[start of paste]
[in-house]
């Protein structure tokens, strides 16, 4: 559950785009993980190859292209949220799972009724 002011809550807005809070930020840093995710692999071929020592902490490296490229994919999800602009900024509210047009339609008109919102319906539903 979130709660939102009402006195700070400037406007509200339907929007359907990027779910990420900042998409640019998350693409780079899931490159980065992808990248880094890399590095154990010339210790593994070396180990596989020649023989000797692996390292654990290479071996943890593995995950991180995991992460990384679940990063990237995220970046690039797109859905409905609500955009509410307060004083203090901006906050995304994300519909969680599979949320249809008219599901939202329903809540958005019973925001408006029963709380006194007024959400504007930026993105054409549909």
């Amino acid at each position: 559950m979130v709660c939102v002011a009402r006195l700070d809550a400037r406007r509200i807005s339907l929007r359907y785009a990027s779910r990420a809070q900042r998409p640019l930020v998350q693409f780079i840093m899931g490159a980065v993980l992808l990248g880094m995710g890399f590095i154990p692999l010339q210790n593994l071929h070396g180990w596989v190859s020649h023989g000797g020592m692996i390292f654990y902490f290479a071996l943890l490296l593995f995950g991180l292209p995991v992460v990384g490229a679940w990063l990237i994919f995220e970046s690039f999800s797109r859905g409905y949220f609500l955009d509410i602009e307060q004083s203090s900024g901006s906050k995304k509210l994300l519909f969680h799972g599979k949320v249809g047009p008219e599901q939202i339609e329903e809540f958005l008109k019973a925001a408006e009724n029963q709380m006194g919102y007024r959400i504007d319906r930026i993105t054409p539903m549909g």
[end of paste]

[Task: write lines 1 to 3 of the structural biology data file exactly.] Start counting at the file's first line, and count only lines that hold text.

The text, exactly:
[in-house]
């Protein structure tokens, strides 16, 4: 559950785009993980190859292209949220799972009724 002011809550807005809070930020840093995710692999071929020592902490490296490229994919999800602009900024509210047009339609008109919102319906539903 979130709660939102009402006195700070400037406007509200339907929007359907990027779910990420900042998409640019998350693409780079899931490159980065992808990248880094890399590095154990010339210790593994070396180990596989020649023989000797692996390292654990290479071996943890593995995950991180995991992460990384679940990063990237995220970046690039797109859905409905609500955009509410307060004083203090901006906050995304994300519909969680599979949320249809008219599901939202329903809540958005019973925001408006029963709380006194007024959400504007930026993105054409549909």
């Amino acid at each position: 559950m979130v709660c939102v002011a009402r006195l700070d809550a400037r406007r509200i807005s339907l929007r359907y785009a990027s779910r990420a809070q900042r998409p640019l930020v998350q693409f780079i840093m899931g490159a980065v993980l992808l990248g880094m995710g890399f590095i154990p692999l010339q210790n593994l071929h070396g180990w596989v190859s020649h023989g000797g020592m692996i390292f654990y902490f290479a071996l943890l490296l593995f995950g991180l292209p995991v992460v990384g490229a679940w990063l990237i994919f995220e970046s690039f999800s797109r859905g409905y949220f609500l955009d509410i602009e307060q004083s203090s900024g901006s906050k995304k509210l994300l519909f969680h799972g599979k949320v249809g047009p008219e599901q939202i339609e329903e809540f958005l008109k019973a925001a408006e009724n029963q709380m006194g919102y007024r959400i504007d319906r930026i993105t054409p539903m549909g």